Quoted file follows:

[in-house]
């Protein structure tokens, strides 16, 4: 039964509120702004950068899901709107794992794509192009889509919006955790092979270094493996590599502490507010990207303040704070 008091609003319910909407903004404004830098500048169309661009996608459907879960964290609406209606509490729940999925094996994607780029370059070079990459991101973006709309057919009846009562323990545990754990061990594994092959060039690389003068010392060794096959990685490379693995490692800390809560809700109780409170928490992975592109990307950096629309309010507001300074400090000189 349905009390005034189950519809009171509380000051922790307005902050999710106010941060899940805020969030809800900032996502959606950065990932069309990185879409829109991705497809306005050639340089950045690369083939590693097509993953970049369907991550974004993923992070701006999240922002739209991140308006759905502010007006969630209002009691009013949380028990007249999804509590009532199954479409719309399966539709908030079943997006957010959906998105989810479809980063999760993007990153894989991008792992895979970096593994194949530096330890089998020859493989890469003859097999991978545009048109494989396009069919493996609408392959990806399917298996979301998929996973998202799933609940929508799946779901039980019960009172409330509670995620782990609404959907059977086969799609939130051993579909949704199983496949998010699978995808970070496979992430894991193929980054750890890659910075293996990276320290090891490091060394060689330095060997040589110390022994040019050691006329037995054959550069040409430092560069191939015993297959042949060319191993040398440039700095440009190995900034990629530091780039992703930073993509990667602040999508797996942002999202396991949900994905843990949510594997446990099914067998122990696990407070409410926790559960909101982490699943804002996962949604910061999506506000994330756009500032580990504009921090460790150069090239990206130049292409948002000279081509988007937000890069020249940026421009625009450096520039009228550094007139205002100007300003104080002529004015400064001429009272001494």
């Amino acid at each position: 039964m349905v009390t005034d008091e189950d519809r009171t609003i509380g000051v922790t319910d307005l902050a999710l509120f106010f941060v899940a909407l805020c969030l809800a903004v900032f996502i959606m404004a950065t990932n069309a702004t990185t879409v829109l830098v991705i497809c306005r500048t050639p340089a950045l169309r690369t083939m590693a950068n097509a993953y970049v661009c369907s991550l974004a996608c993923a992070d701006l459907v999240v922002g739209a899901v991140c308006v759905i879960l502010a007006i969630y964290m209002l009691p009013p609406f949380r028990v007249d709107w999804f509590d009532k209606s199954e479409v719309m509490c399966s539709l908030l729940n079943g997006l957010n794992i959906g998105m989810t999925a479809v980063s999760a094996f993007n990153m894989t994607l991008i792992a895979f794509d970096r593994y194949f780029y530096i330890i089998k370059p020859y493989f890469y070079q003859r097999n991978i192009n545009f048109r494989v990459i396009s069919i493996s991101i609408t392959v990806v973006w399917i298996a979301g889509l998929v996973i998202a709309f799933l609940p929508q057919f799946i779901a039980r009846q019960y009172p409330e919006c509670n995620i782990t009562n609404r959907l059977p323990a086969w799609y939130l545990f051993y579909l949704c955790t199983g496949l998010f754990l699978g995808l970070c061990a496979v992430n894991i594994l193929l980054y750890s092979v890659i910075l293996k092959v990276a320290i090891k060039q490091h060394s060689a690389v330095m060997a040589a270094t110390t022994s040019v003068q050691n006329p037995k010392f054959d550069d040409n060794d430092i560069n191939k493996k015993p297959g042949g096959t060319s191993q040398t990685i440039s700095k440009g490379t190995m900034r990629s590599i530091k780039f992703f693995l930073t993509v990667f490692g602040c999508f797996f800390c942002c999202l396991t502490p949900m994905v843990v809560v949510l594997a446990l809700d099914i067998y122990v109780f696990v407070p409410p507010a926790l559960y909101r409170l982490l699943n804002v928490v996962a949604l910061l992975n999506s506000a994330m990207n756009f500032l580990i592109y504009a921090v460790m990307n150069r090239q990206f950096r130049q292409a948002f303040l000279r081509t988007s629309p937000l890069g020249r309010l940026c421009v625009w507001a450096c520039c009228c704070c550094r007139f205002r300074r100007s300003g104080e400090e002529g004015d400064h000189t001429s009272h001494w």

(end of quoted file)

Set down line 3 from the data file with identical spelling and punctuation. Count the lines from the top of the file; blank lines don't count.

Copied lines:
């Amino acid at each position: 039964m349905v009390t005034d008091e189950d519809r009171t609003i509380g000051v922790t319910d307005l902050a999710l509120f106010f941060v899940a909407l805020c969030l809800a903004v900032f996502i959606m404004a950065t990932n069309a702004t990185t879409v829109l830098v991705i497809c306005r500048t050639p340089a950045l169309r690369t083939m590693a950068n097509a993953y970049v661009c369907s991550l974004a996608c993923a992070d701006l459907v999240v922002g739209a899901v991140c308006v759905i879960l502010a007006i969630y964290m209002l009691p009013p609406f949380r028990v007249d709107w999804f509590d009532k209606s199954e479409v719309m509490c399966s539709l908030l729940n079943g997006l957010n794992i959906g998105m989810t999925a479809v980063s999760a094996f993007n990153m894989t994607l991008i792992a895979f794509d970096r593994y194949f780029y530096i330890i089998k370059p020859y493989f890469y070079q003859r097999n991978i192009n545009f048109r494989v990459i396009s069919i493996s991101i609408t392959v990806v973006w399917i298996a979301g889509l998929v996973i998202a709309f799933l609940p929508q057919f799946i779901a039980r009846q019960y009172p409330e919006c509670n995620i782990t009562n609404r959907l059977p323990a086969w799609y939130l545990f051993y579909l949704c955790t199983g496949l998010f754990l699978g995808l970070c061990a496979v992430n894991i594994l193929l980054y750890s092979v890659i910075l293996k092959v990276a320290i090891k060039q490091h060394s060689a690389v330095m060997a040589a270094t110390t022994s040019v003068q050691n006329p037995k010392f054959d550069d040409n060794d430092i560069n191939k493996k015993p297959g042949g096959t060319s191993q040398t990685i440039s700095k440009g490379t190995m900034r990629s590599i530091k780039f992703f693995l930073t993509v990667f490692g602040c999508f797996f800390c942002c999202l396991t502490p949900m994905v843990v809560v949510l594997a446990l809700d099914i067998y122990v109780f696990v407070p409410p507010a926790l559960y909101r409170l982490l699943n804002v928490v996962a949604l910061l992975n999506s506000a994330m990207n756009f500032l580990i592109y504009a921090v460790m990307n150069r090239q990206f950096r130049q292409a948002f303040l000279r081509t988007s629309p937000l890069g020249r309010l940026c421009v625009w507001a450096c520039c009228c704070c550094r007139f205002r300074r100007s300003g104080e400090e002529g004015d400064h000189t001429s009272h001494w």